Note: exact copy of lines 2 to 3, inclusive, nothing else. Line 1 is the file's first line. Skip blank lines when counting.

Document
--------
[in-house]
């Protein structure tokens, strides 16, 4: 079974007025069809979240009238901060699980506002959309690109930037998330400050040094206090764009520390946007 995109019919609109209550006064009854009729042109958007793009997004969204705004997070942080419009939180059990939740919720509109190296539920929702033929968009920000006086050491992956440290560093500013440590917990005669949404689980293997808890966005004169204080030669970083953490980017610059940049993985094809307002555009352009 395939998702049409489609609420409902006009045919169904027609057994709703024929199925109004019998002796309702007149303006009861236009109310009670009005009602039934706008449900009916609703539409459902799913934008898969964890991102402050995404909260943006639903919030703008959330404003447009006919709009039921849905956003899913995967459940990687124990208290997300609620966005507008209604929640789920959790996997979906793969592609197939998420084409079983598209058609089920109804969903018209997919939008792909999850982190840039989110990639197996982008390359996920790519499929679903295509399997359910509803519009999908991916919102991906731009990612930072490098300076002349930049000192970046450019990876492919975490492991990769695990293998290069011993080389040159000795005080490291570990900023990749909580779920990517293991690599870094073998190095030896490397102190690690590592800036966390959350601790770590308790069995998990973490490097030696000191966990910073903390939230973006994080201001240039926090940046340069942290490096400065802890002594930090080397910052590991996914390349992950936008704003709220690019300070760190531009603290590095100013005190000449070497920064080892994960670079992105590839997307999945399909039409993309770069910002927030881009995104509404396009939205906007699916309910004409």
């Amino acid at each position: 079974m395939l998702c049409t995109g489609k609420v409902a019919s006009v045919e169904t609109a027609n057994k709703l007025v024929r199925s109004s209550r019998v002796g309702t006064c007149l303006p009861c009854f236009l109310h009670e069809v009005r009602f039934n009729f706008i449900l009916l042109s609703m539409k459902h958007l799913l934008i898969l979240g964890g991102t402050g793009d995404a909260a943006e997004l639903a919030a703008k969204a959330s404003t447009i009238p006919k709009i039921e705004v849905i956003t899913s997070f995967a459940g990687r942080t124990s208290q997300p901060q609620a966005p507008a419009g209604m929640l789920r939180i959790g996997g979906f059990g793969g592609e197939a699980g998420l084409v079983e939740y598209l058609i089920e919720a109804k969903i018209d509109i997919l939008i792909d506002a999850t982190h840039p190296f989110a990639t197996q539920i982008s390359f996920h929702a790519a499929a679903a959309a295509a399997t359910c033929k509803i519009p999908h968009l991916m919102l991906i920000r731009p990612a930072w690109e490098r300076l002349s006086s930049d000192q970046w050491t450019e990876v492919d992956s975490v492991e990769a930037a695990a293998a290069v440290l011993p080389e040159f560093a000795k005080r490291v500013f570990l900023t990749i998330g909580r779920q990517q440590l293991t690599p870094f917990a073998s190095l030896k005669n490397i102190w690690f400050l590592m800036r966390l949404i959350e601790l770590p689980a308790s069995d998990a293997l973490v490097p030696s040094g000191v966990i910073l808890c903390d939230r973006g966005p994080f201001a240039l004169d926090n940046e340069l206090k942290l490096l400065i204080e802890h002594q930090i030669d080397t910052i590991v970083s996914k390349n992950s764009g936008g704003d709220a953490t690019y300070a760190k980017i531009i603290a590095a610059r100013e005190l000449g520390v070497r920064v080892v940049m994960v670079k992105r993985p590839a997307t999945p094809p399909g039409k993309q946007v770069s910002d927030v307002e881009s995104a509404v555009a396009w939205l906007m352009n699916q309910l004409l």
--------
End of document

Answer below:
């Protein structure tokens, strides 16, 4: 079974007025069809979240009238901060699980506002959309690109930037998330400050040094206090764009520390946007 995109019919609109209550006064009854009729042109958007793009997004969204705004997070942080419009939180059990939740919720509109190296539920929702033929968009920000006086050491992956440290560093500013440590917990005669949404689980293997808890966005004169204080030669970083953490980017610059940049993985094809307002555009352009 395939998702049409489609609420409902006009045919169904027609057994709703024929199925109004019998002796309702007149303006009861236009109310009670009005009602039934706008449900009916609703539409459902799913934008898969964890991102402050995404909260943006639903919030703008959330404003447009006919709009039921849905956003899913995967459940990687124990208290997300609620966005507008209604929640789920959790996997979906793969592609197939998420084409079983598209058609089920109804969903018209997919939008792909999850982190840039989110990639197996982008390359996920790519499929679903295509399997359910509803519009999908991916919102991906731009990612930072490098300076002349930049000192970046450019990876492919975490492991990769695990293998290069011993080389040159000795005080490291570990900023990749909580779920990517293991690599870094073998190095030896490397102190690690590592800036966390959350601790770590308790069995998990973490490097030696000191966990910073903390939230973006994080201001240039926090940046340069942290490096400065802890002594930090080397910052590991996914390349992950936008704003709220690019300070760190531009603290590095100013005190000449070497920064080892994960670079992105590839997307999945399909039409993309770069910002927030881009995104509404396009939205906007699916309910004409």
């Amino acid at each position: 079974m395939l998702c049409t995109g489609k609420v409902a019919s006009v045919e169904t609109a027609n057994k709703l007025v024929r199925s109004s209550r019998v002796g309702t006064c007149l303006p009861c009854f236009l109310h009670e069809v009005r009602f039934n009729f706008i449900l009916l042109s609703m539409k459902h958007l799913l934008i898969l979240g964890g991102t402050g793009d995404a909260a943006e997004l639903a919030a703008k969204a959330s404003t447009i009238p006919k709009i039921e705004v849905i956003t899913s997070f995967a459940g990687r942080t124990s208290q997300p901060q609620a966005p507008a419009g209604m929640l789920r939180i959790g996997g979906f059990g793969g592609e197939a699980g998420l084409v079983e939740y598209l058609i089920e919720a109804k969903i018209d509109i997919l939008i792909d506002a999850t982190h840039p190296f989110a990639t197996q539920i982008s390359f996920h929702a790519a499929a679903a959309a295509a399997t359910c033929k509803i519009p999908h968009l991916m919102l991906i920000r731009p990612a930072w690109e490098r300076l002349s006086s930049d000192q970046w050491t450019e990876v492919d992956s975490v492991e990769a930037a695990a293998a290069v440290l011993p080389e040159f560093a000795k005080r490291v500013f570990l900023t990749i998330g909580r779920q990517q440590l293991t690599p870094f917990a073998s190095l030896k005669n490397i102190w690690f400050l590592m800036r966390l949404i959350e601790l770590p689980a308790s069995d998990a293997l973490v490097p030696s040094g000191v966990i910073l808890c903390d939230r973006g966005p994080f201001a240039l004169d926090n940046e340069l206090k942290l490096l400065i204080e802890h002594q930090i030669d080397t910052i590991v970083s996914k390349n992950s764009g936008g704003d709220a953490t690019y300070a760190k980017i531009i603290a590095a610059r100013e005190l000449g520390v070497r920064v080892v940049m994960v670079k992105r993985p590839a997307t999945p094809p399909g039409k993309q946007v770069s910002d927030v307002e881009s995104a509404v555009a396009w939205l906007m352009n699916q309910l004409l």